Now connect the tubes of the synchroniser to the motorbike. Depending on what bike you've got, these connection points may be on the cylinder head (see Fig. 1), the carburettors (generally at the top towards the intake manifold) or the intake manifolds (see Fig. 2). 

Step 2, Fig. 2 – ... Or attach the hose to the intake manifold or to the carburettor itself

Step 2, Fig. 2: ... Or attach the hose to the intake manifold or to the carburettor itself

The manifolds often have connection nozzles, which are closed off with a rubber cap. On the carburettor or cylinder head, you will need to unscrew small screw plugs and replace them with screw-in nozzle adapters (synchronisers usually come with the most commonly used adapters). 


Step 3, Fig. 1 – Calibrating all the gauges on a single cylinder is essential

Step 3, Fig. 1: Calibrating all the gauges on a single cylinder is essential

03 – Calibrating all the gauges

Before connecting up the gauges, calibrate them so that they all show the same reading. This will reveal if any gauge is giving inaccurate readings or if any tube connection is leaking. To do this, first connect up all the gauges with T- or Y-adapters (generally also included with the synchroniser) so that they all feed into a single tube. Connect this tube to a carburettor or intake manifold, and leave the other connections closed off.

Step 3, Fig. 2 – Any variance needs to be corrected

Step 3, Fig. 2: Any variance needs to be corrected

Now start up the engine and adjust the gauges at the knurled nuts just enough so that the needles are still have "lively" movement, but are sufficiently damped. A pointer that doesn't move at all means a blocked gauge, so undo the knurled nut a little. All gauges should now show the same readings. Switch off the engine. Assuming the gauges are completely intact, you can now attach one gauge to each cylinder and place the gauges somewhere safe on the bike and secure them so that they do not fall off (be careful because the gauges tend to "wander" due to the engine vibrations). 

Start up the engine, rev it gently a few times to around 3000 rpm and then let it idle. Check the gauge readings and readjust, if necessary, at the knurled nuts until they are easy enough to read. Most manufacturers tolerate a variance of up to 0.03 bar. 


Step 4 – Adjustment screws on carburettor linkage

Step 4: Adjustment screws on carburettor linkage

04 – Adjust carburettor to same measured values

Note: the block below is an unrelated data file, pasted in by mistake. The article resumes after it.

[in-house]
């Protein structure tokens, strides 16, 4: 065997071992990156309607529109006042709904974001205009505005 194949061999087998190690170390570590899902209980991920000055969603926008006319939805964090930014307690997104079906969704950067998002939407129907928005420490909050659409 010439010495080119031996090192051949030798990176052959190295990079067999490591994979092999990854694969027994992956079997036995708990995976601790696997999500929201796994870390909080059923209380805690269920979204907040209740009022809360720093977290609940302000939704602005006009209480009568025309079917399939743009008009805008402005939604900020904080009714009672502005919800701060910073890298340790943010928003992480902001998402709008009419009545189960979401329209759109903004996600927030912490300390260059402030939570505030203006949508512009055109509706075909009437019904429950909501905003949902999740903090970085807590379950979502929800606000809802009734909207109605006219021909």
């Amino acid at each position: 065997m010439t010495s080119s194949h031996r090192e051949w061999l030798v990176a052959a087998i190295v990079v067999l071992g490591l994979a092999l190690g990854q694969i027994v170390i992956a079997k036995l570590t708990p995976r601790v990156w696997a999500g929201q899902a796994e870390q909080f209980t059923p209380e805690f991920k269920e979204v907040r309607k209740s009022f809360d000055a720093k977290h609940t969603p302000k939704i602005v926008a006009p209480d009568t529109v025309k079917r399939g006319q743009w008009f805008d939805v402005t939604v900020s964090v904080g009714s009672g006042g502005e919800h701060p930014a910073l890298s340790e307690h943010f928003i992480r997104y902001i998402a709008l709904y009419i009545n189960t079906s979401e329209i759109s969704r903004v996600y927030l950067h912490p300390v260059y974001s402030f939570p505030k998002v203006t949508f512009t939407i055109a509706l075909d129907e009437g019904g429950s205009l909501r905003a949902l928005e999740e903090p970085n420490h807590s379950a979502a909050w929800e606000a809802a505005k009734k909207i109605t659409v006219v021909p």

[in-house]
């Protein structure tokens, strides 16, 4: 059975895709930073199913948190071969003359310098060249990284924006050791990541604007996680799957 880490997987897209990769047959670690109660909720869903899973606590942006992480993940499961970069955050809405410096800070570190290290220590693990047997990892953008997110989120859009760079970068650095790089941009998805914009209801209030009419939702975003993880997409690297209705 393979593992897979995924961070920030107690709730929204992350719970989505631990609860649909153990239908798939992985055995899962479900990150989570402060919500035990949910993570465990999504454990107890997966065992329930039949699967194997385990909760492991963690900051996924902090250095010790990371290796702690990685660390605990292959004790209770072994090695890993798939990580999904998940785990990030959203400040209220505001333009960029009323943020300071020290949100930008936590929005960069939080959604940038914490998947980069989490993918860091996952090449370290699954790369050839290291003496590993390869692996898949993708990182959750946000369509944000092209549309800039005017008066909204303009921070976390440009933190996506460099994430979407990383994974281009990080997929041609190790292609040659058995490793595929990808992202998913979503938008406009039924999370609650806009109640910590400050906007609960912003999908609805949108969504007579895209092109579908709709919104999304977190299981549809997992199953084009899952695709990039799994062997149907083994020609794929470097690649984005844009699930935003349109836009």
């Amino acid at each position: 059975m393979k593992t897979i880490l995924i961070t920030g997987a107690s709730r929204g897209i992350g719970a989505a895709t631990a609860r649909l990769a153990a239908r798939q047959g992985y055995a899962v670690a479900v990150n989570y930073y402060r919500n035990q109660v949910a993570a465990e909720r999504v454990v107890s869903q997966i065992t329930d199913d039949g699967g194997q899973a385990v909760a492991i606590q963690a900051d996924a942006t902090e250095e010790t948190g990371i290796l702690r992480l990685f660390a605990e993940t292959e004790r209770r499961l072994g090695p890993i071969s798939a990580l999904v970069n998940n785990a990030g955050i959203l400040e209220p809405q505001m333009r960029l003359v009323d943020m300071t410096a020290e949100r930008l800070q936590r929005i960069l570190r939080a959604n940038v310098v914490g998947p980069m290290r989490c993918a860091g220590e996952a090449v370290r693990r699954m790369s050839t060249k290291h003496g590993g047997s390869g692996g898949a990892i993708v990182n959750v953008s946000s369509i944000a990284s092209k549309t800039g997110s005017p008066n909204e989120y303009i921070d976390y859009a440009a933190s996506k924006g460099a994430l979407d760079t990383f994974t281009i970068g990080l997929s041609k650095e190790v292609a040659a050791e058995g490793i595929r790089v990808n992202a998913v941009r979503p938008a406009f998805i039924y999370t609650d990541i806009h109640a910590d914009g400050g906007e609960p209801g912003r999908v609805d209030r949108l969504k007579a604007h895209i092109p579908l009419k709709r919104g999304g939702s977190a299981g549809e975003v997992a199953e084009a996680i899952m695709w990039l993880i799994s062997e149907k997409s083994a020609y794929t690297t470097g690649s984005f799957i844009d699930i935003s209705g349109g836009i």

Depending on the particular motorbike, either identify the base or master carburettor, and then adjust all the others as accurately as possible to the same setting by means of the adjustment screws or, as already described, first synchronise the right and left carbs, then synchronise the two pairs to each other. From time to time, rev gently to check whether the engine returns to the correct idle speed; if not, readjust with the idle adjustment screw. If synchronisation proves impossible, the carburettors may be taking in air via an intake manifold that is either porous or leaking at the connection to the carb or cylinder head, or the base setting of the carburettors has become completely scrambled. In rare cases, a heavily soiled carburettor may be the cause. You should definitely investigate and remedy these potential faults, or else all further attempts at synchronisation will be pointless. You can find further information on cleaning a carburettor under the DIY tip Carburettor.

However, we will assume it has been a success and congratulate you on a considerably smoother-running bike and more spontaneous throttle response, making for an even more enjoyable ride than before. Now you can disconnect the synchroniser and take the pressure off the tubes by undoing the knurled nuts slightly. Put the rubber plugs back on (take the opportunity to check for porosity) or screw the screw plugs back on with care (soft material!). Then refit and connect up the tank and covers/fairings, and pour any fuel left in the fuel bottle into the tank. Job done!


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Please note!

These tips for DIY mechanics contain general recommendations that may not apply to all vehicles or all individual components. As local conditions may vary considerably, we are unable to guarantee the correctness of information in these tips for DIY mechanics.